Has there been any collaboration that has dramatically made you rethink the way you play or sing or write songs?

BPB: Most have—that’s one of the values of collaboration—but I can easily say the work I’ve done with Emmett Kelly for the last six years. In some ways, it’s difficult to get specific because our collaboration has been so extensive and so varied. We’ve written songs together and performed them in so many ways and recorded in so many ways and talked about so many things and shared so many music-related ideas and dreams. But I know that the thing that keeps us coming back is that it dramatically changes who we were before the relationship.

Then there are singular moments that aren’t going to be a surprise, like being allowed into the recording studio at Rick Rubin’s house when Johnny Cash is recording a song that I wrote. I was aware that he had some physical challenges, but absolutely none of them were made apparent except for in the length of his work day, which was only five or six hours. But during those five or six hours, I was in awe at the attention to the music and the work at hand. In many cases, the big figures and the heroes are less than what they seem or what we would like them to be. But in this case, musically, this was somebody who was more than I would have expected or I would have had them be. So it is something to continue to aspire to, relating to one’s work in that way.

Getting back to the new record, was this made with everybody in one room or done in bits and pieces?

BPB: It was done in a fairly concentrated period of time, not more than a few weeks. For the first time ever in my work, we learned, practiced and performed all these songs together. But then we went into record and took them apart. We’d do a couple elements at a time, and there were times when all six of us plus Shahzad (Ismaily), who was recording the record, were there. Then there were times when it was just Emmett, Shahzad and I, and other times, it was everything in between. The idea was for the songs to have an existence and an identity prior to recording, then, to take advantage of the recording process, to create something hyper-real, rather than just capture the songs, because we’re going to be doing that live. We wanted to create something that couldn’t be reproduced live, but that had a very strong relationship to what we do live.

To me, it seems like there’s a greater emphasis on vocals and singing this time. Would you agree with that assessment?

BPB: I would agree. Emmett and I have done a lot of singing together now, and with the Wonder Show of the World shows, we went out just the two of us to a bunch of venues that didn’t have sound systems and where we were heavily reliant on our voices. Angel Olsen came on when we wanted to perform a record we didn’t make, this album by Kevin Coyne and Dagmar Krause called Babble, which we toured last year. We needed to find somebody who could do Dagmar Krause’s part, and Angel Olsen is a phenomenal singer. She is a dedicated vocalist, meaning she’s not standing there with a guitar or a flute or a fiddle in her hand—she’s just singing. My greatest joy and greatest concern in a song is the singing, and all of a sudden, there’s somebody there who is dedicated to the singing. Right before we went in to make Wolfroy Goes to Town, Angel, Emmett and I toured the state of Florida, playing free shows at radio stations and record stores, once again with poor or no sound systems, primarily to work on the singing of these new songs. So there was an opportunity to dig into three-part vocal harmonies. Two records ago, on the Beware record, there was a lot of group-singing. That was with a group of musicians including Emmett that had toured together, but hadn’t played the songs. So there was more of a group chorus going on, because we knew each other’s voices and how to work together, but hadn’t worked on the songs. This was the first time that three singers had actually sung the songs many, many times before recording them.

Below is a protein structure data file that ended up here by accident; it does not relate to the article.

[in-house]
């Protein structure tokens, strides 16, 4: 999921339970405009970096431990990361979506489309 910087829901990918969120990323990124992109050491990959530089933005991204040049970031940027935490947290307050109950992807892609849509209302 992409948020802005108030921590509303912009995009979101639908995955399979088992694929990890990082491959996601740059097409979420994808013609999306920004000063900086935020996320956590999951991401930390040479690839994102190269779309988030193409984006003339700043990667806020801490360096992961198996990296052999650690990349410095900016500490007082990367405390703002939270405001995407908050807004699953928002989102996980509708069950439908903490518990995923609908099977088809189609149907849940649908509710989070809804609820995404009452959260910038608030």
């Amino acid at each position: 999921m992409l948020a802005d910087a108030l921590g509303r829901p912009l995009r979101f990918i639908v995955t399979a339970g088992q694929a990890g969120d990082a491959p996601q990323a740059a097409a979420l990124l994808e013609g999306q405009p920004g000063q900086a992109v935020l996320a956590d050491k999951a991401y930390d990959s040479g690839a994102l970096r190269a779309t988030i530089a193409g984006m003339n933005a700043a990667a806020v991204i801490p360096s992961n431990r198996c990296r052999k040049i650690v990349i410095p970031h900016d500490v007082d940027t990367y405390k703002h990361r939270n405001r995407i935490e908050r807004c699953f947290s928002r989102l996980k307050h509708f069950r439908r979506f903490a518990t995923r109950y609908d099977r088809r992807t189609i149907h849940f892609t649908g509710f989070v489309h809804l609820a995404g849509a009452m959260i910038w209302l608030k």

The title almost seems like the title to a short story. Do you see there being a narrative or an overriding concept?

BPB: The record strikes me as kind of serious. It is important to me to not take for granted how great our job is, what we get to do with our lives. We should appreciate being able to make music and travel around. So to some extent, making a record that is kind of serious in this way, the idea of “going to town” is like painting the town red or at least putting on your nice clothes and being serious, but also being aware that you might be getting into something over your head. When someone goes to town, you also get the sense that they are oblivious to the fact that they are over their head. I wanted to note that there’s a degree of naivety or obliviousness that goes into what we do.

Like on “New Tibet,” you seem to have never shied away from using ribald language, but I was wondering if it was a conscious device for you to juxtapose a beautiful melody and coarse language. I mean, is that something you do purposefully?

BPB: I don’t think I’ve used coarse language in a song in awhile, and in this instance, it’s definitely used in a way that I haven’t used before. It’s also interesting to me that the structure of that song changed so that verse, which was later in the song, in the end got moved to right at the beginning of the song. It’s an image and an act that for a variety of reasons needed to be conveyed, at least in so far as the needs of the song. You couldn’t say “as boys, we had sex with each other.” It’s not very musical. There’s the potential for the word “fuck” to inherently be conveyed with anger and it wasn’t supposed to have anger in it. Having Angel’s voice was a way to diminish certain kinds of powers the word can hold to let the other powers rise up. That’s why it’s, as you say, a beautiful melody, to say, “We don’t mean fuck in this way, we mean it in this way.”